The scientists classified long COVID patients based on IFN and GFAP levels; the long COVID-1 (LC-1) group included 12 patients with elevated levels of astroglial activation and neuronal damage indicators. LC-2 had 10 patients with higher type 1 IFN levels (IFN-β and IFN-α2a) compared to LC-3. LC-3 demonstrated reduced amounts of IL-1β, IL-6, type 1 IFNs, and TAU compared to LC-2.

IFN-γ levels did not differ across subgroups. Partial least-squares discriminant analysis revealed that LC-1 separated on principal component 1 (PC1), whereas the others did so on PC2. Subsequently, gene set enrichment analysis revealed that LC-1 was related with higher levels of intracellular transport proteins and lower levels of cell surface proteins.

In contrast, LC-2 was enriched for muscle-related proteins, while LC-3 was enriched for lipoproteins. Purified IgG from long-term COVID patients and healthy controls collected before the pandemic was pooled and administered into animals. Fifteen days later, the presence of human IgG (hIgG) in various tissues was studied. Overall, hIgG from patients or controls was found at comparable amounts in all studied tissues in mice.

Long COVID IgG recipients had a lower mechanical sensory threshold, indicating mechanical hypersensitivity, compared to controls. Mechanical hypersensitivity developed in LC-1 hIgG recipients on day 3, whereas it appeared in LC-3 hIgG recipients 24 hours after treatment. However, the delay to heat stimulation decreased in all hIgG recipients, demonstrating increased heat sensitivity.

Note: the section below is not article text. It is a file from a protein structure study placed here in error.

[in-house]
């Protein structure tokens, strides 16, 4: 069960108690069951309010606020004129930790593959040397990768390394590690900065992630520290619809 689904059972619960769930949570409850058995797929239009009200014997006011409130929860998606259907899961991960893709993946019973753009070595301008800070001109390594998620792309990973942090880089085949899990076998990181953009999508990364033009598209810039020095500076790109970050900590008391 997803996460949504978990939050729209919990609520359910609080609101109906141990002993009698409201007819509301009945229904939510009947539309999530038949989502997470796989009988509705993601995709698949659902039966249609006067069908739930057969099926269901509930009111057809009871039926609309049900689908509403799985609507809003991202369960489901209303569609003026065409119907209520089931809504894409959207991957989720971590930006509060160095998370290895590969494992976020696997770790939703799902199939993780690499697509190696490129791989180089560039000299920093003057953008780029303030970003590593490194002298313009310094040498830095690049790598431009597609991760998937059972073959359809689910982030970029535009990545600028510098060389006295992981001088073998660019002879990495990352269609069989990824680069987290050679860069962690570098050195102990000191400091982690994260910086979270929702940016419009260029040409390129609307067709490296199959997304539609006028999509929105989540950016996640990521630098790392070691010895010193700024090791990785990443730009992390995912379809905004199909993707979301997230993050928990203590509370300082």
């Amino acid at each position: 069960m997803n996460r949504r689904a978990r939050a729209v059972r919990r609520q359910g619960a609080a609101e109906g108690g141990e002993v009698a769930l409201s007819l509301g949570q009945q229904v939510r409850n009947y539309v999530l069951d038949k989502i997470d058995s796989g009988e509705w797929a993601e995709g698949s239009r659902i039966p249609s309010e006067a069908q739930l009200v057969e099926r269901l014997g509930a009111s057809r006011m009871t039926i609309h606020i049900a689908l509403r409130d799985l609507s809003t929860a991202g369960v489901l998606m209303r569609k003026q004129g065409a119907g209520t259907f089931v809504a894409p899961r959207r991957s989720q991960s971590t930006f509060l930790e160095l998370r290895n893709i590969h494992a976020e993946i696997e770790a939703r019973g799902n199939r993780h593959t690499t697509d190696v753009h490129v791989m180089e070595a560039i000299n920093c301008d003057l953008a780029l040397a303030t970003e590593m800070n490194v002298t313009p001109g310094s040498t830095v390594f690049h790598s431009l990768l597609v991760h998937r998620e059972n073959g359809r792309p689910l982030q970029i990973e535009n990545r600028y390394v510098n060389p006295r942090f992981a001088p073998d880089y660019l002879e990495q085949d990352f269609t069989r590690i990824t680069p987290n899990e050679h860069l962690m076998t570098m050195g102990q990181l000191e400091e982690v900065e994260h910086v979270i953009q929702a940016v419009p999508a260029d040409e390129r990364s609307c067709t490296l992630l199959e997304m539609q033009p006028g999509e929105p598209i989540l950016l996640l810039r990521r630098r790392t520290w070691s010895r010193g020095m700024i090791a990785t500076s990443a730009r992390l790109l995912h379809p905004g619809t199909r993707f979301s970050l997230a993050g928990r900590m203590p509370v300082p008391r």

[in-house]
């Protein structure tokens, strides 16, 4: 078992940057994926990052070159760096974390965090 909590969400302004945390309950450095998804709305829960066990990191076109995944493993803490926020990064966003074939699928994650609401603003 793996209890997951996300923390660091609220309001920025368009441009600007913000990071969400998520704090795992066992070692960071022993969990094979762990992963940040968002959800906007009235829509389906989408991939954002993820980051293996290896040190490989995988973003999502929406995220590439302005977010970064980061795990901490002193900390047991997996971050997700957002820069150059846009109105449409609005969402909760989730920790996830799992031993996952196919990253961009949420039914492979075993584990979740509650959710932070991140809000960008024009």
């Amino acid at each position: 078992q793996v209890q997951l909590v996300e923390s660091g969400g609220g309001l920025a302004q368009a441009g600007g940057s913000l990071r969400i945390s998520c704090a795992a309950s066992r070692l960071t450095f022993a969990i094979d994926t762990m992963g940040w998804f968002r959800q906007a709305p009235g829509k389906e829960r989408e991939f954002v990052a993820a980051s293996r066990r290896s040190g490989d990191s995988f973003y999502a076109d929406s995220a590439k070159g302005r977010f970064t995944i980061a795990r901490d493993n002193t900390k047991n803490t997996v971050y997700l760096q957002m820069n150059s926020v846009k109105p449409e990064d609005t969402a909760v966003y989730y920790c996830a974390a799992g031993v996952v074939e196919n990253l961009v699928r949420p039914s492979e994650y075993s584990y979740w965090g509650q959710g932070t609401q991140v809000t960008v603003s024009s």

This state resolved within three days in control hIgG recipients, but lasted up to 15 days in the LC groups. Mice treated with hIgG from long-term COVID patients showed a modest reduction in locomotor activity. Only LC-2 hIgG recipients had a significantly shorter walking distance on day 1 after injection, while the other LC groups exhibited no changes at any time point. Rotarod analysis revealed no differences between LC and control hIgG recipients.


In summary, the findings indicate at least three separate lengthy COVID groupings. Passive transfer of IgG from these subgroups resulted in subgroup-specific pain-associated behavior and reduced locomotor activity, indicating that IgG plays a role in long-term COVID pathogenesis. Future research should identify specific pathogenic IgGs to have a more comprehensive knowledge of the disease and develop targeted treatments.

For more information: Chen HJ, Appelman B, Willemen H, et al. Transfer of IgG from Long COVID patients induces symptomology in mice. BioRxiv, 2024, DOI: 10.1101/2024.05.30.596590, https://www.biorxiv.org/content/10.1101/2024.05.30.596590v1

Rachel Paul is a Senior Medical Content Specialist. She has a Masters Degree in Pharmacy from Osmania University. She always has a keen interest in medical and health sciences. She expertly communicates and crafts latest informative and engaging medical and healthcare narratives with precision and clarity. She is proficient in researching, writing, editing, and proofreading medical content and blogs.